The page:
The headlines on the BBC report:

Millions celebrate Christmas Day 

People queue to enter the Church of Nativity grotto
People queued to enter the grotto under the Church of the Nativity

Millions of Christians around the world are marking Christmas Day – the traditional day of Christ’s birth.

The article then goes on to discuss the fact that pilgrims are again visiting Bethlehem.

The problem?

The word “Millions”…

The last time I looked, there were 2.1 Billion Christians in the world. A few minor sects don’t celebrate Christmas, and some Orthodox still use the Julian Calender, but that still leaves well over a billion Christians who do celebrate the birth of Christ on December 25th.

So my question to the BBC: Are you religiously challenged or Mathematically challenged?

Presumably both, since recent polls indicate that the UK is increasingly deChristianized, with more Catholics than Anglicans attending church weekly.

However, there is a growing Christian church in Asia that has it’s own customs, and many others have adopted the cheerful secular version of the holiday, with Santa Claus and gift giving.

Here in the Philippines, we attended midnight Mass, with a choir in traditional Filipino garb singing hymns in English and Tagalog.

The story of Mary and Joseph is much more believable here in the provinces, where children are still welcome but people are poor and identify with a family unable to find shelter during their travels.
We had the “live” Nativity scene, with first Mary and Joseph, then the baby, then the shepherds, and finally the three kings arriving during the service.

In today’s world, it would be travelers to find work, or to flee a nearby disaster finding refuge in a side room or garage but who survived with help from nearby neighbors, both rich and poor, giving gifts.

The Philippines has a majority Christian population, but there are Christians in other Asian countries that also tend to be ignored by the world press.

In a case of the right hand not knowing what the left hand is doing, the BBC has an article on their front page discusses the underground Christians in China…this story is about Protestant Christians who refuse to join the state operated church but prefer to worship in homes. It also discusses the only printing press in China that is allowed to publish Bibles: 41 million so far.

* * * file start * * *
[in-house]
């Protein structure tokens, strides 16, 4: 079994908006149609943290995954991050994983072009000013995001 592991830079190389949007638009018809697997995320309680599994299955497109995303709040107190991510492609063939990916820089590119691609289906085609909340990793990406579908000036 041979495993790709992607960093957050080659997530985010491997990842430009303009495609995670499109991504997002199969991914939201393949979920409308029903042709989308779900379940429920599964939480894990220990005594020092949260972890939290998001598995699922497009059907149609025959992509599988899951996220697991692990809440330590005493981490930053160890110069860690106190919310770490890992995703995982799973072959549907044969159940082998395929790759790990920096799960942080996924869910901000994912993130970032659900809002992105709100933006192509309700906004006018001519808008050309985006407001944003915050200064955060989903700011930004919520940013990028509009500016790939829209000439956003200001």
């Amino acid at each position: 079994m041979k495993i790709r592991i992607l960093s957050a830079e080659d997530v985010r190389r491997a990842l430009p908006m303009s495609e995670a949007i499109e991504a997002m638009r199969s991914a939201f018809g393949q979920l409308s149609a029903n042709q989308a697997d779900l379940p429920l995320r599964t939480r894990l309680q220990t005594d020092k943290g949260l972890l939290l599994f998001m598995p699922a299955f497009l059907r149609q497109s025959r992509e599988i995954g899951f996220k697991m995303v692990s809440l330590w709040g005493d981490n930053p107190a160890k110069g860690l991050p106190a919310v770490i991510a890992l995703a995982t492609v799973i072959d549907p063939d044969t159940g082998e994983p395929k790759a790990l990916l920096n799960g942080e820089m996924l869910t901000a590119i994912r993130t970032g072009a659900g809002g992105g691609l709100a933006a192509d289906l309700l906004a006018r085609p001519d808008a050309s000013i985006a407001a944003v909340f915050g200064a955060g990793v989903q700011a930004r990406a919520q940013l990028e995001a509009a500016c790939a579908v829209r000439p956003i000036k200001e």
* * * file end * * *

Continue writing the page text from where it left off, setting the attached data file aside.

The “official” number of Christians is 16 million, but some feel that 40 million is a closer estimate. China has both church run and “underground” Christian churches: Catholic and Protestant, so numbers are vague.

China also has over 200 million who follow other religions, mainly Buddhism. Yet like many other countries with few Christians, the secular Christmas is becoming popular. 

Some in China are trying to fight against the holiday by stressing traditional values, but a Photo montage from ChinaDaily, and shows a choir in Hefei, East China.
The ChinaDaily has a photo montage here of mainly secular celebrations of the holidays, including SantaClaus in Syria and Tehran. Hmmm…

Christians outside of the Philippines still celebrate the religious aspect of the season, but the secular holiday with Santa is gaining popularity in other countries.

Japan, with a tiny Christian population, has embraced the secular holiday, but it is less celebrated in Korea, despite that country’s larger Christian population.

So the Santa Man is spreading in Asia, and is quite visible, but with less publicity so is the story of the homeless child whose parents took shelter with the animals but whose birth was greeted by angels.

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Nancy Reyes is a retired physician living in the rural Philippines. Her webpage is Finest Kind Clinic and Fishmarket.

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